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New Report: 134 Michigan Workers Died, 96,000 Injured on the Job in 2015

Michigan has 48th-lowest penalties for job safety violations

LANSING – A new report from the AFL-CIO shows that the state of Michigan reported 134 workplace fatalities and 96,000 workplace-related injuries and illnesses in 2015. The report, titled Death on the Job: The Toll of Neglect, compiles data from the Bureau of Labor Statistics for 2015, the most recent year data is available. The new data was released in advance of Workers Memorial Day, which takes place on April 28 to commemorate workers who have died or suffered illness or injury on the job.

“Everyone deserves to have a safe place to work,” said Ron Bieber, president of the Michigan AFL-CIO. “Even one death in the workplace is too many, and this report shows us that Michigan still has a long way to go to keep people safe on the job.”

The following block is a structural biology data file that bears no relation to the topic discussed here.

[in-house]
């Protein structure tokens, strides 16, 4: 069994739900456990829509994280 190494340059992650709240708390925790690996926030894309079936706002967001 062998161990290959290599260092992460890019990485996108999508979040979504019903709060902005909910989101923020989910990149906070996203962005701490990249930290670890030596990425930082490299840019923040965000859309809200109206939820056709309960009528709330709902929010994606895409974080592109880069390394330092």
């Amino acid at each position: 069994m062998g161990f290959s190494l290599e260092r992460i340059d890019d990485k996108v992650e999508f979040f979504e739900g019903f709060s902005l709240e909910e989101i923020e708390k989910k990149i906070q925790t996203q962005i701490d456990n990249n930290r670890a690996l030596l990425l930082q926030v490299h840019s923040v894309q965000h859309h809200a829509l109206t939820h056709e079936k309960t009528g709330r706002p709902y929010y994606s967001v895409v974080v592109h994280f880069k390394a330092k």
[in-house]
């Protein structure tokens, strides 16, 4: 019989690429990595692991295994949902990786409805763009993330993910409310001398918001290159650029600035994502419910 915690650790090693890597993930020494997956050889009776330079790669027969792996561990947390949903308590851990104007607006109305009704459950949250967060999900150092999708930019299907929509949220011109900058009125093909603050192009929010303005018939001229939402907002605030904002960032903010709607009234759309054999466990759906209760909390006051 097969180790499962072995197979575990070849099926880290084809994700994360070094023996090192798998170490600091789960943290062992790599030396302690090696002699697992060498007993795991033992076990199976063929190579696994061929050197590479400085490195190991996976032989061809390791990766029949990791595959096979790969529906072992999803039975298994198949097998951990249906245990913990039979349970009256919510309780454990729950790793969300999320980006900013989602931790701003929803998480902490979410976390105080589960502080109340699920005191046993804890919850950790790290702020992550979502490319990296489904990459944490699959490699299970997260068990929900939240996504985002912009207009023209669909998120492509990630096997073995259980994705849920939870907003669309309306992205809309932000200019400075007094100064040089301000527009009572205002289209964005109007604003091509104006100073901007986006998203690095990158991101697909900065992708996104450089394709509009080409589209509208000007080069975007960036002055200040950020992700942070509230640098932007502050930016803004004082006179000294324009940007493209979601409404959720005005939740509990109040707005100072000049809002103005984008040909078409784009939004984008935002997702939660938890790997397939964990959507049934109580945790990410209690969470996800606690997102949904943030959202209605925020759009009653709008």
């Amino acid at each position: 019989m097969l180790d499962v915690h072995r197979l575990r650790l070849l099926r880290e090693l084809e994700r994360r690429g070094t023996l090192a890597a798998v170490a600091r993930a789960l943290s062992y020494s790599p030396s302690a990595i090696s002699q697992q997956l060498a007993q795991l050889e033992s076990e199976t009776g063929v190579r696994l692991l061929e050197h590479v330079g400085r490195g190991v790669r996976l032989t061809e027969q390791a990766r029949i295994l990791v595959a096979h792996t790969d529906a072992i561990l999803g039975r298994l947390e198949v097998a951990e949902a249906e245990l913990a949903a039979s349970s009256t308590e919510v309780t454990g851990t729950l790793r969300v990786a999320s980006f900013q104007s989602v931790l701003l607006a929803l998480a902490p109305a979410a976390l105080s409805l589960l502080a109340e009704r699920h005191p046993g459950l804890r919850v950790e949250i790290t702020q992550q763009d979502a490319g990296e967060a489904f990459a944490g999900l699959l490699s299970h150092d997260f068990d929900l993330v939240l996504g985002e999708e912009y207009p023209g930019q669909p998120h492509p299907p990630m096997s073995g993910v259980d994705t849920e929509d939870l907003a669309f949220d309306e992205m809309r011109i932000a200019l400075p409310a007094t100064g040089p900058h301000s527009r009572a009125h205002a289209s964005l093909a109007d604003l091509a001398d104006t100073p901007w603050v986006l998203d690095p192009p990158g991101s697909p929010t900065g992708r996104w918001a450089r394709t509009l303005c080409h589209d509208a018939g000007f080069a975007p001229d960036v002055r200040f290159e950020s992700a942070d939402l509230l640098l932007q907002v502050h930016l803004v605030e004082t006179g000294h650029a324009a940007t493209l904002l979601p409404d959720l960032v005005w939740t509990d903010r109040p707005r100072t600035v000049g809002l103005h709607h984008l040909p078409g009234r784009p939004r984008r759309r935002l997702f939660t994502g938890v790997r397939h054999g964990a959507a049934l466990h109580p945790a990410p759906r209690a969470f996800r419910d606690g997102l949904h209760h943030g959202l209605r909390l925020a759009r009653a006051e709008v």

According to the report, the average penalty for OSHA violations in Michigan was just $763 in 2016, which ranks 48th-lowest in the country. As of 2017, there are 55 state Compliance Safety and Health Officers (CSHO) and 1 federal CSHO inspector responsible for inspecting job sites across the entire state of Michigan. Based on the number of job sites in the state, it would take these 56 inspectors 51 years to inspect each workplace in Michigan one time.

“Michigan needs to get its priorities straight,” said Bieber. “Instead of giving more tax breaks to their corporate donors, Governor Snyder and Republicans in the legislature need to focus on improving lives for regular working people, and that includes safer workplaces. We need more inspectors on the beat to enforce our workplace safety laws and hold corporations accountable when they cut corners, break the law, and put workers’ lives at risk.”

Tomorrow, workers in Detroit, Saginaw, Calumet, Hancock, and Marquette will gather at Workers Memorial Day ceremonies to honor those who were hurt or killed on the job. Attendees will also speak out against recent actions taken by the Trump administration to roll back and block regulations that protect workers from serious hazards, like deadly silica dust, chemical explosions, and workplace violence, as well as cuts to the job safety budget.

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